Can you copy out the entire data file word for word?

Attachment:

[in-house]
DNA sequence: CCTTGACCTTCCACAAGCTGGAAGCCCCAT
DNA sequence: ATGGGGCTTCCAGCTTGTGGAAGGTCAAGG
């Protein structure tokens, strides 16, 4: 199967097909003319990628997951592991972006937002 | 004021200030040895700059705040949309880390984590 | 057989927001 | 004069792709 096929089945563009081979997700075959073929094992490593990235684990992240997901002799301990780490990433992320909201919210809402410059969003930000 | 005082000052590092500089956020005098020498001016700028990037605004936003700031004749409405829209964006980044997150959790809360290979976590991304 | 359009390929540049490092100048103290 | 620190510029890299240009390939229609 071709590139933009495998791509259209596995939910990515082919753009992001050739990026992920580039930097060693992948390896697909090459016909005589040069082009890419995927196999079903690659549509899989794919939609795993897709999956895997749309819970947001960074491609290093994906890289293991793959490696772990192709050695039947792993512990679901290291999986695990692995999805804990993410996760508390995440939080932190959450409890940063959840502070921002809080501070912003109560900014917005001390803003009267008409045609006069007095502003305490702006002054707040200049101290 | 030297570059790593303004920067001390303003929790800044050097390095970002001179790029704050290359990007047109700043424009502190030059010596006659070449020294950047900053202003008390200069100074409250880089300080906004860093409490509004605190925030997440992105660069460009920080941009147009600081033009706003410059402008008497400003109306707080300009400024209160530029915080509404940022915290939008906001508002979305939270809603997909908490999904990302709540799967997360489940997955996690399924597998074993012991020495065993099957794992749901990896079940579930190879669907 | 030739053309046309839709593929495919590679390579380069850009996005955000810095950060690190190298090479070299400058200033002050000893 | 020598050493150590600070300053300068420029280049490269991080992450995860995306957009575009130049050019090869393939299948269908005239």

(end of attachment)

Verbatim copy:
[in-house]
DNA sequence: CCTTGACCTTCCACAAGCTGGAAGCCCCAT
DNA sequence: ATGGGGCTTCCAGCTTGTGGAAGGTCAAGG
């Protein structure tokens, strides 16, 4: 199967097909003319990628997951592991972006937002 | 004021200030040895700059705040949309880390984590 | 057989927001 | 004069792709 096929089945563009081979997700075959073929094992490593990235684990992240997901002799301990780490990433992320909201919210809402410059969003930000 | 005082000052590092500089956020005098020498001016700028990037605004936003700031004749409405829209964006980044997150959790809360290979976590991304 | 359009390929540049490092100048103290 | 620190510029890299240009390939229609 071709590139933009495998791509259209596995939910990515082919753009992001050739990026992920580039930097060693992948390896697909090459016909005589040069082009890419995927196999079903690659549509899989794919939609795993897709999956895997749309819970947001960074491609290093994906890289293991793959490696772990192709050695039947792993512990679901290291999986695990692995999805804990993410996760508390995440939080932190959450409890940063959840502070921002809080501070912003109560900014917005001390803003009267008409045609006069007095502003305490702006002054707040200049101290 | 030297570059790593303004920067001390303003929790800044050097390095970002001179790029704050290359990007047109700043424009502190030059010596006659070449020294950047900053202003008390200069100074409250880089300080906004860093409490509004605190925030997440992105660069460009920080941009147009600081033009706003410059402008008497400003109306707080300009400024209160530029915080509404940022915290939008906001508002979305939270809603997909908490999904990302709540799967997360489940997955996690399924597998074993012991020495065993099957794992749901990896079940579930190879669907 | 030739053309046309839709593929495919590679390579380069850009996005955000810095950060690190190298090479070299400058200033002050000893 | 020598050493150590600070300053300068420029280049490269991080992450995860995306957009575009130049050019090869393939299948269908005239």